Purpose: During the COVID-19 pandemic, many radiologists transitioned to remote reading at home. One concern when reading in a non-controlled reading environment is the appropriateness of ambient light levels. The purpose of this study was to develop a visual test pattern-based evaluation method to assess ambient light appropriateness.
Methods: A series of six test patterns were created by adding letters at different contrasts to a uniform background. Each pattern contained 5 to 10 letters, distributed in a uniform, random fashion, to create an element of search. The choice of letters was loosely based on a Snellen chart. The uniform background pixel values ranged from 0 to 98% at 6 different levels. In a controlled reading environment and by use of a medical-grade DICOM GSDF calibrated display, three readers identified the lowest detectable contrast letter at two ambient light level settings (30 and 200 lux). To assess the generalizability of the approach, at each background brightness level, four sets of patterns were read.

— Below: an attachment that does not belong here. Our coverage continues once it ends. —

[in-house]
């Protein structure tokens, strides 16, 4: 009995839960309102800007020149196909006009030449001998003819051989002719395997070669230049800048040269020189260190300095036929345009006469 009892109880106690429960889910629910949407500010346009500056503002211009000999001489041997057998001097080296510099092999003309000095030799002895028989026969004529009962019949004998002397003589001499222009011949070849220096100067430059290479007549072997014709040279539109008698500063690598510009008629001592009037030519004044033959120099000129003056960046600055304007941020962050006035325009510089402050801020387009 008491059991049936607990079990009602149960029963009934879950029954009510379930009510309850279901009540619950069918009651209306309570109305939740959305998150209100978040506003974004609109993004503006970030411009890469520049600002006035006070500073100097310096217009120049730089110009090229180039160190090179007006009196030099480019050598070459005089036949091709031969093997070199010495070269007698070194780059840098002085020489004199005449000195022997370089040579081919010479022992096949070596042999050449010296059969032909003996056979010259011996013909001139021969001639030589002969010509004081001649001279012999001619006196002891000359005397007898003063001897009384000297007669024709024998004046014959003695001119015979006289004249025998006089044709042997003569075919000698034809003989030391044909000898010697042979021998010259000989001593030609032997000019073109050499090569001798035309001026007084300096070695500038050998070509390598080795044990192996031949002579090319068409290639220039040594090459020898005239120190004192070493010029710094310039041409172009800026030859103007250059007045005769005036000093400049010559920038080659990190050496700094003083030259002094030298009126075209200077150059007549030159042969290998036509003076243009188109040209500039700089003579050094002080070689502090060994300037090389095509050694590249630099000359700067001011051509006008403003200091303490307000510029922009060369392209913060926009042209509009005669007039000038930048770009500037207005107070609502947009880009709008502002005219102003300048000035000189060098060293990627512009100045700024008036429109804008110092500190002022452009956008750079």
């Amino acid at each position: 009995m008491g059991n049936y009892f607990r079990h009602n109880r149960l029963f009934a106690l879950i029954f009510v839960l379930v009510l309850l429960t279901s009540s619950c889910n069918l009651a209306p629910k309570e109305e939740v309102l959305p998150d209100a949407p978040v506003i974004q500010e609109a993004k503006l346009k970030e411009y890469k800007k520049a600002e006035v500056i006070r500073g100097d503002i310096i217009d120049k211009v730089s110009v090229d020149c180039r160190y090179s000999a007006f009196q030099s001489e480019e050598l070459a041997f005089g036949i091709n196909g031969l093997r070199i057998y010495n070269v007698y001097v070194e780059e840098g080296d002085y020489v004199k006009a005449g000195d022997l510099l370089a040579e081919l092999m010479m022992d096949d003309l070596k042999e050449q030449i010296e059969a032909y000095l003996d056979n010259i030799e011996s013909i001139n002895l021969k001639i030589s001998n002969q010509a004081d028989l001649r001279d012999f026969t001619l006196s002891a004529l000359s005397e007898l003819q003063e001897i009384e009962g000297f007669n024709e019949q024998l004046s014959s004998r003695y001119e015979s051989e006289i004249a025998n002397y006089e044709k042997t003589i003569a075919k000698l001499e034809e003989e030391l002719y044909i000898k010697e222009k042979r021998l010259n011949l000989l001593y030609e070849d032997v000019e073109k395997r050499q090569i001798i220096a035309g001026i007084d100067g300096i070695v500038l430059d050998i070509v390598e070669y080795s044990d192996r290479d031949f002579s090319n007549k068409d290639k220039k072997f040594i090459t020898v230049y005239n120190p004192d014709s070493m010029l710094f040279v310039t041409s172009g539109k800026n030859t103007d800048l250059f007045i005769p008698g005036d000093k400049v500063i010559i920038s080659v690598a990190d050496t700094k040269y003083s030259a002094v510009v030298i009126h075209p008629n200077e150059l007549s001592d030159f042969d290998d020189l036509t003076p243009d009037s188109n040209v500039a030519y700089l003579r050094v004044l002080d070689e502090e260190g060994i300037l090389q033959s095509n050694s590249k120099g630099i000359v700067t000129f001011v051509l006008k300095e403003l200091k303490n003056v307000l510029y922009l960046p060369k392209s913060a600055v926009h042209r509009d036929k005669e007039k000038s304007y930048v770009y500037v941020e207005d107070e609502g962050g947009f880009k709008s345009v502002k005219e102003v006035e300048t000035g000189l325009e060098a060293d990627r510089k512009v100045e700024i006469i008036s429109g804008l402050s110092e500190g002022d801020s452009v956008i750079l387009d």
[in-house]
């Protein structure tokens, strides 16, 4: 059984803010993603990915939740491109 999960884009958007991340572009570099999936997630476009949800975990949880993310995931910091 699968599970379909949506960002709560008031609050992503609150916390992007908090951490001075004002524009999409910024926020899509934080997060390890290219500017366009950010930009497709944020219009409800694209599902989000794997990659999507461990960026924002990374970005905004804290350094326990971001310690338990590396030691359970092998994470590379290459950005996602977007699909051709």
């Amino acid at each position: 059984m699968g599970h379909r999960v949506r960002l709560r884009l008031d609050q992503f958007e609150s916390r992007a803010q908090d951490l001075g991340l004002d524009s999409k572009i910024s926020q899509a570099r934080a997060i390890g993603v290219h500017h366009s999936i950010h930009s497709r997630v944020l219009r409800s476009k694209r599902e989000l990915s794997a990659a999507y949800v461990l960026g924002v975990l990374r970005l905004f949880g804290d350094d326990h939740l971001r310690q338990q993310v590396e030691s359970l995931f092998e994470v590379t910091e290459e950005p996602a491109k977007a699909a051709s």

Results: In the darkest background, readers were able to detect the lowest contrast letter in 11 out of 12 reads (91% correct) at low ambient light levels (30 lux), but at 200 lux they were never able to detect the lowest contrast letter. In the second darkest background, low contrast detectability was 100% at 30 lux and 50% at 200 lux. The low contrast detectability was not affected by ambient light level in brighter backgrounds.
Conclusion: The results indicate that these display test patterns enable the identification of excessive ambient light levels that potentially interfere with radiologists’ low-contrast detection performance, particularly in darker luminance regions of the images. This test pattern-based approach does not require external photometers and can be readily implemented into PACS.